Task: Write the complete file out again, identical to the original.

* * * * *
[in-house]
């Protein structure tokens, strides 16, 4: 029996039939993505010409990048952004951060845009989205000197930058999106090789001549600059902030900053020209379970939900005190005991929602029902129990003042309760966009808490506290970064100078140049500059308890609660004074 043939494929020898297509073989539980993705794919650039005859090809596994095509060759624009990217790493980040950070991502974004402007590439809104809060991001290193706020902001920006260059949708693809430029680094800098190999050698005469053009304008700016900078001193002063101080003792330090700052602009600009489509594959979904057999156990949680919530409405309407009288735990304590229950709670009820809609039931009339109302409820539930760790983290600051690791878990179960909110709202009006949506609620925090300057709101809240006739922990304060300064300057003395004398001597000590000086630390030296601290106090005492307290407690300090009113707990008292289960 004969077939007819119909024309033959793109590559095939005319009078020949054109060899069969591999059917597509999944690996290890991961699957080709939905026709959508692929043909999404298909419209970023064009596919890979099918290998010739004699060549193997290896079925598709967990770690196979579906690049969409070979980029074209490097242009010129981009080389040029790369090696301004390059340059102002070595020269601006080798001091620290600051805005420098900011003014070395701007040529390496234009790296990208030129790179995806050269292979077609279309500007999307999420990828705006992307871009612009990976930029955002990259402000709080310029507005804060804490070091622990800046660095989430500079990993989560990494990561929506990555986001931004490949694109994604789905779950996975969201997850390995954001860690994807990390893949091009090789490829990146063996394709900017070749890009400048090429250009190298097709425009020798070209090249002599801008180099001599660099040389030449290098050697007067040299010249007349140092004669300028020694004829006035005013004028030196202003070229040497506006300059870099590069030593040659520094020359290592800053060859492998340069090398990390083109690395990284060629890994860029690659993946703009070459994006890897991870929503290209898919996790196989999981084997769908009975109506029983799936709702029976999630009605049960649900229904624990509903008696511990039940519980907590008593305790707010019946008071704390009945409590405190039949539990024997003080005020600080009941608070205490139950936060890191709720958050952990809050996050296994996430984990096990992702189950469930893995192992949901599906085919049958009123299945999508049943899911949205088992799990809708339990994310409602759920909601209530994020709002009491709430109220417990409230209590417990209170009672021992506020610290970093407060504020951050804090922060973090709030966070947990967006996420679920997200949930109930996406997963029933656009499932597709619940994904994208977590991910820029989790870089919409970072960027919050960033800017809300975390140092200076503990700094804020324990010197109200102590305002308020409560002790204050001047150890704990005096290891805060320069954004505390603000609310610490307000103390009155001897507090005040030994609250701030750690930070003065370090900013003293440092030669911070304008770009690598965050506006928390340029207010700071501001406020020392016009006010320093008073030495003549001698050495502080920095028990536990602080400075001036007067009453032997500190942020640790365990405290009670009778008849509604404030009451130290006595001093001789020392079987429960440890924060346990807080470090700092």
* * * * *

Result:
[in-house]
């Protein structure tokens, strides 16, 4: 029996039939993505010409990048952004951060845009989205000197930058999106090789001549600059902030900053020209379970939900005190005991929602029902129990003042309760966009808490506290970064100078140049500059308890609660004074 043939494929020898297509073989539980993705794919650039005859090809596994095509060759624009990217790493980040950070991502974004402007590439809104809060991001290193706020902001920006260059949708693809430029680094800098190999050698005469053009304008700016900078001193002063101080003792330090700052602009600009489509594959979904057999156990949680919530409405309407009288735990304590229950709670009820809609039931009339109302409820539930760790983290600051690791878990179960909110709202009006949506609620925090300057709101809240006739922990304060300064300057003395004398001597000590000086630390030296601290106090005492307290407690300090009113707990008292289960 004969077939007819119909024309033959793109590559095939005319009078020949054109060899069969591999059917597509999944690996290890991961699957080709939905026709959508692929043909999404298909419209970023064009596919890979099918290998010739004699060549193997290896079925598709967990770690196979579906690049969409070979980029074209490097242009010129981009080389040029790369090696301004390059340059102002070595020269601006080798001091620290600051805005420098900011003014070395701007040529390496234009790296990208030129790179995806050269292979077609279309500007999307999420990828705006992307871009612009990976930029955002990259402000709080310029507005804060804490070091622990800046660095989430500079990993989560990494990561929506990555986001931004490949694109994604789905779950996975969201997850390995954001860690994807990390893949091009090789490829990146063996394709900017070749890009400048090429250009190298097709425009020798070209090249002599801008180099001599660099040389030449290098050697007067040299010249007349140092004669300028020694004829006035005013004028030196202003070229040497506006300059870099590069030593040659520094020359290592800053060859492998340069090398990390083109690395990284060629890994860029690659993946703009070459994006890897991870929503290209898919996790196989999981084997769908009975109506029983799936709702029976999630009605049960649900229904624990509903008696511990039940519980907590008593305790707010019946008071704390009945409590405190039949539990024997003080005020600080009941608070205490139950936060890191709720958050952990809050996050296994996430984990096990992702189950469930893995192992949901599906085919049958009123299945999508049943899911949205088992799990809708339990994310409602759920909601209530994020709002009491709430109220417990409230209590417990209170009672021992506020610290970093407060504020951050804090922060973090709030966070947990967006996420679920997200949930109930996406997963029933656009499932597709619940994904994208977590991910820029989790870089919409970072960027919050960033800017809300975390140092200076503990700094804020324990010197109200102590305002308020409560002790204050001047150890704990005096290891805060320069954004505390603000609310610490307000103390009155001897507090005040030994609250701030750690930070003065370090900013003293440092030669911070304008770009690598965050506006928390340029207010700071501001406020020392016009006010320093008073030495003549001698050495502080920095028990536990602080400075001036007067009453032997500190942020640790365990405290009670009778008849509604404030009451130290006595001093001789020392079987429960440890924060346990807080470090700092």